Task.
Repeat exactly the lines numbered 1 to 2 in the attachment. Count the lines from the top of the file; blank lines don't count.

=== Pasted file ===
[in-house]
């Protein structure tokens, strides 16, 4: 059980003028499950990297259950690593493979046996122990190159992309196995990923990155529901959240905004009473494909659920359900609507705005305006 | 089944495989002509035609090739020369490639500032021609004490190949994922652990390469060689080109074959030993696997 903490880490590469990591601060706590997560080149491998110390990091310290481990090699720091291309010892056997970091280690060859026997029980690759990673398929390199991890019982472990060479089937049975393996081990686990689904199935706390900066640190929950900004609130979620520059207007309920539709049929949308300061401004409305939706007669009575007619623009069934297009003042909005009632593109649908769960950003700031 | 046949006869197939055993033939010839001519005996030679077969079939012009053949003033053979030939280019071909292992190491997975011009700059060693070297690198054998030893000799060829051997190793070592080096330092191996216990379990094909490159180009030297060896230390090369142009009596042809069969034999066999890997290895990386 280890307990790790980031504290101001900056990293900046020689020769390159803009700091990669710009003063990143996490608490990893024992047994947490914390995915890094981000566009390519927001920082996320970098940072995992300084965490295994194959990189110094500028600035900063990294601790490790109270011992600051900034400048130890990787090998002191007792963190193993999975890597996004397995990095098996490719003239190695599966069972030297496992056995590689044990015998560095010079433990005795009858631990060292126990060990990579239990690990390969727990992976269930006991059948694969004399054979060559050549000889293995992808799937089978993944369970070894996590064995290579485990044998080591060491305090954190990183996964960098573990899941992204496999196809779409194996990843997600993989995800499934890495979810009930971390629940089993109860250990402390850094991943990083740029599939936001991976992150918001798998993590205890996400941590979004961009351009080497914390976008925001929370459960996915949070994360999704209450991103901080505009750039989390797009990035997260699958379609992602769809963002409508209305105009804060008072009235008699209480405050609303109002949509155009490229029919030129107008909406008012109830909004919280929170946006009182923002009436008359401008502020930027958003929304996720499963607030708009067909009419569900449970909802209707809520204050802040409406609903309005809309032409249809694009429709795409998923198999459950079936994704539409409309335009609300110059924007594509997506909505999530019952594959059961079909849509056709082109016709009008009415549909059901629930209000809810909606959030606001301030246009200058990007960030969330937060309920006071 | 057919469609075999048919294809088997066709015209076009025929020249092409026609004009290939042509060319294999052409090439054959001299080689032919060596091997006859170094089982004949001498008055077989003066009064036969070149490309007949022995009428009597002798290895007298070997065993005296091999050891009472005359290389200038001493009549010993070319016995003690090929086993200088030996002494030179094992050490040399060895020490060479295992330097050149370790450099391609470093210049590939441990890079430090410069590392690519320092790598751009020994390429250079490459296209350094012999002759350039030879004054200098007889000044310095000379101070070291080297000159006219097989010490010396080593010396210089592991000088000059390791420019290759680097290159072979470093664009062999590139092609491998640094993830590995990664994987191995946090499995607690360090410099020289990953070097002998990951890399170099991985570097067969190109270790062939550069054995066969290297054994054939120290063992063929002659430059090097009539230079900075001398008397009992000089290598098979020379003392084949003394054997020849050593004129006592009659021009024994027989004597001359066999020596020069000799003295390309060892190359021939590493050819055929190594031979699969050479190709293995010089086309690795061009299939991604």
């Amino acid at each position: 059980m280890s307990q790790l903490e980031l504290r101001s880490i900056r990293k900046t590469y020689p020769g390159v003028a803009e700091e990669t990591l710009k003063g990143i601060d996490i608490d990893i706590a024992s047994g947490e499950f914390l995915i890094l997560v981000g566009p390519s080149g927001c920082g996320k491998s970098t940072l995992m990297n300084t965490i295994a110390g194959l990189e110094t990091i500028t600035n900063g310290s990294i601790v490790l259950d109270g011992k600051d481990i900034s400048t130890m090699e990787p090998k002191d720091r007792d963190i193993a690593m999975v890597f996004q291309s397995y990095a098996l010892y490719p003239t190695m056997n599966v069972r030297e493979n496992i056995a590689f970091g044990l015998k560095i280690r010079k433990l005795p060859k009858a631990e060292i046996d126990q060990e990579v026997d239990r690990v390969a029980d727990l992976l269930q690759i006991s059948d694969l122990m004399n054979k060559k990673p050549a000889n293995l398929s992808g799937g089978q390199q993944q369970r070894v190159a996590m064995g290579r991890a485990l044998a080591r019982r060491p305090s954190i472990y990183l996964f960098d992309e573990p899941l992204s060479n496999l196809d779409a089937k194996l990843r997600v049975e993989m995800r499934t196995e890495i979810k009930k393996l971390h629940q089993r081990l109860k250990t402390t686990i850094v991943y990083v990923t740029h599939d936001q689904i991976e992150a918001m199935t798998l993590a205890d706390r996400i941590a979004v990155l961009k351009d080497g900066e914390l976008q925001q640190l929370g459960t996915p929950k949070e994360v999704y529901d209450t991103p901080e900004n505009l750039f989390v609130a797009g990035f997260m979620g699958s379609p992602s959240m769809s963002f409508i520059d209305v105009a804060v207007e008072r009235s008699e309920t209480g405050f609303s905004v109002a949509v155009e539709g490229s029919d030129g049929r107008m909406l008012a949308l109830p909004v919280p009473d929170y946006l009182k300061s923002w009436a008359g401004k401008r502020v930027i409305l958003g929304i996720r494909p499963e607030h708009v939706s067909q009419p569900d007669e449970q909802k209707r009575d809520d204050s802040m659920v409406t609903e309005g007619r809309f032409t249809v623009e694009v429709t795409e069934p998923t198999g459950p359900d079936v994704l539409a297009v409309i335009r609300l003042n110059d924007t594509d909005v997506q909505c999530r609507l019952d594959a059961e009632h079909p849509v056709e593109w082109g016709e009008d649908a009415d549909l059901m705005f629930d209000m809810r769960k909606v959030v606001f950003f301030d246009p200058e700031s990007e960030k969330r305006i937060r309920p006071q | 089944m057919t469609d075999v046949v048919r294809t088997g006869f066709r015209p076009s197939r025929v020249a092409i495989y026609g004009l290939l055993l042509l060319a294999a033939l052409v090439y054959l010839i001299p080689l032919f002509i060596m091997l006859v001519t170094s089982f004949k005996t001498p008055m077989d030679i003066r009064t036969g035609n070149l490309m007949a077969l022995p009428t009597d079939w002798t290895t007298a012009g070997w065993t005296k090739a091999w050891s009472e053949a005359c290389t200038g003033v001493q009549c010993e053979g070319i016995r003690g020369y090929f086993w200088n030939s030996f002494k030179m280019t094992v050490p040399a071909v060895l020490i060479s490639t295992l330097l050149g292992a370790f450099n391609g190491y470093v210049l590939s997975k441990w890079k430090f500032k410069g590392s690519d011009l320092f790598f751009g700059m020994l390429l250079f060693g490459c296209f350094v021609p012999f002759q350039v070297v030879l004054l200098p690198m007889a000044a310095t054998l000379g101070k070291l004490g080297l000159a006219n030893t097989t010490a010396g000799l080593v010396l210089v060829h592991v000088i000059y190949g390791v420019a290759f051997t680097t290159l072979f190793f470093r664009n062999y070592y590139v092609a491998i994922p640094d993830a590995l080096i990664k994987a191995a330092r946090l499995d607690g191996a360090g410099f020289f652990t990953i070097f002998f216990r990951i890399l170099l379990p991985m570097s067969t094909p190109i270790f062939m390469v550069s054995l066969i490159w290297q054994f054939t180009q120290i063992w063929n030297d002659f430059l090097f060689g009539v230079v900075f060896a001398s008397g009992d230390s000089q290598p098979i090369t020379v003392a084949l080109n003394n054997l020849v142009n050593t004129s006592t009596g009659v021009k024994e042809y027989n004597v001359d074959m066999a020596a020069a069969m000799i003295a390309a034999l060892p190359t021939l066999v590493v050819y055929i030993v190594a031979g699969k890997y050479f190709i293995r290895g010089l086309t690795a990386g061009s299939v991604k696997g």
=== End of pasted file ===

[in-house]
């Protein structure tokens, strides 16, 4: 059980003028499950990297259950690593493979046996122990190159992309196995990923990155529901959240905004009473494909659920359900609507705005305006 | 089944495989002509035609090739020369490639500032021609004490190949994922652990390469060689080109074959030993696997 903490880490590469990591601060706590997560080149491998110390990091310290481990090699720091291309010892056997970091280690060859026997029980690759990673398929390199991890019982472990060479089937049975393996081990686990689904199935706390900066640190929950900004609130979620520059207007309920539709049929949308300061401004409305939706007669009575007619623009069934297009003042909005009632593109649908769960950003700031 | 046949006869197939055993033939010839001519005996030679077969079939012009053949003033053979030939280019071909292992190491997975011009700059060693070297690198054998030893000799060829051997190793070592080096330092191996216990379990094909490159180009030297060896230390090369142009009596042809069969034999066999890997290895990386 280890307990790790980031504290101001900056990293900046020689020769390159803009700091990669710009003063990143996490608490990893024992047994947490914390995915890094981000566009390519927001920082996320970098940072995992300084965490295994194959990189110094500028600035900063990294601790490790109270011992600051900034400048130890990787090998002191007792963190193993999975890597996004397995990095098996490719003239190695599966069972030297496992056995590689044990015998560095010079433990005795009858631990060292126990060990990579239990690990390969727990992976269930006991059948694969004399054979060559050549000889293995992808799937089978993944369970070894996590064995290579485990044998080591060491305090954190990183996964960098573990899941992204496999196809779409194996990843997600993989995800499934890495979810009930971390629940089993109860250990402390850094991943990083740029599939936001991976992150918001798998993590205890996400941590979004961009351009080497914390976008925001929370459960996915949070994360999704209450991103901080505009750039989390797009990035997260699958379609992602769809963002409508209305105009804060008072009235008699209480405050609303109002949509155009490229029919030129107008909406008012109830909004919280929170946006009182923002009436008359401008502020930027958003929304996720499963607030708009067909009419569900449970909802209707809520204050802040409406609903309005809309032409249809694009429709795409998923198999459950079936994704539409409309335009609300110059924007594509997506909505999530019952594959059961079909849509056709082109016709009008009415549909059901629930209000809810909606959030606001301030246009200058990007960030969330937060309920006071 | 057919469609075999048919294809088997066709015209076009025929020249092409026609004009290939042509060319294999052409090439054959001299080689032919060596091997006859170094089982004949001498008055077989003066009064036969070149490309007949022995009428009597002798290895007298070997065993005296091999050891009472005359290389200038001493009549010993070319016995003690090929086993200088030996002494030179094992050490040399060895020490060479295992330097050149370790450099391609470093210049590939441990890079430090410069590392690519320092790598751009020994390429250079490459296209350094012999002759350039030879004054200098007889000044310095000379101070070291080297000159006219097989010490010396080593010396210089592991000088000059390791420019290759680097290159072979470093664009062999590139092609491998640094993830590995990664994987191995946090499995607690360090410099020289990953070097002998990951890399170099991985570097067969190109270790062939550069054995066969290297054994054939120290063992063929002659430059090097009539230079900075001398008397009992000089290598098979020379003392084949003394054997020849050593004129006592009659021009024994027989004597001359066999020596020069000799003295390309060892190359021939590493050819055929190594031979699969050479190709293995010089086309690795061009299939991604």